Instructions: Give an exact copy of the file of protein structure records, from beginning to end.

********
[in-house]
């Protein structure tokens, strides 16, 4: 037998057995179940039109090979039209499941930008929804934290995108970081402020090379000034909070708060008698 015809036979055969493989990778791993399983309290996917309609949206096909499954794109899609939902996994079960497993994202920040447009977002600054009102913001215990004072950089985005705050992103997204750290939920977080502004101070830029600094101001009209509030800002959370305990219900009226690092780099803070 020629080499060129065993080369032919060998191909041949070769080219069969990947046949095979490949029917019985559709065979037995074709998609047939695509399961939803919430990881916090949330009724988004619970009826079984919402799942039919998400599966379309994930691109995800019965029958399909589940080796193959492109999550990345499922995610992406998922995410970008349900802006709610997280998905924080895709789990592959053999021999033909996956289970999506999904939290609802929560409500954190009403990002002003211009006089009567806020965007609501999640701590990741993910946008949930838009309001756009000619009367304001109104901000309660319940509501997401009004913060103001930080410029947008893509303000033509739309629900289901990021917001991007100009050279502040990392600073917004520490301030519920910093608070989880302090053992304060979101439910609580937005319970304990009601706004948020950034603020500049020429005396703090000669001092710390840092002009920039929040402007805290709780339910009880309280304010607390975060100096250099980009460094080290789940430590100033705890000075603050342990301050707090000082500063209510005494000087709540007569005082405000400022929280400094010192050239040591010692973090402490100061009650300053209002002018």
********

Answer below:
[in-house]
């Protein structure tokens, strides 16, 4: 037998057995179940039109090979039209499941930008929804934290995108970081402020090379000034909070708060008698 015809036979055969493989990778791993399983309290996917309609949206096909499954794109899609939902996994079960497993994202920040447009977002600054009102913001215990004072950089985005705050992103997204750290939920977080502004101070830029600094101001009209509030800002959370305990219900009226690092780099803070 020629080499060129065993080369032919060998191909041949070769080219069969990947046949095979490949029917019985559709065979037995074709998609047939695509399961939803919430990881916090949330009724988004619970009826079984919402799942039919998400599966379309994930691109995800019965029958399909589940080796193959492109999550990345499922995610992406998922995410970008349900802006709610997280998905924080895709789990592959053999021999033909996956289970999506999904939290609802929560409500954190009403990002002003211009006089009567806020965007609501999640701590990741993910946008949930838009309001756009000619009367304001109104901000309660319940509501997401009004913060103001930080410029947008893509303000033509739309629900289901990021917001991007100009050279502040990392600073917004520490301030519920910093608070989880302090053992304060979101439910609580937005319970304990009601706004948020950034603020500049020429005396703090000669001092710390840092002009920039929040402007805290709780339910009880309280304010607390975060100096250099980009460094080290789940430590100033705890000075603050342990301050707090000082500063209510005494000087709540007569005082405000400022929280400094010192050239040591010692973090402490100061009650300053209002002018």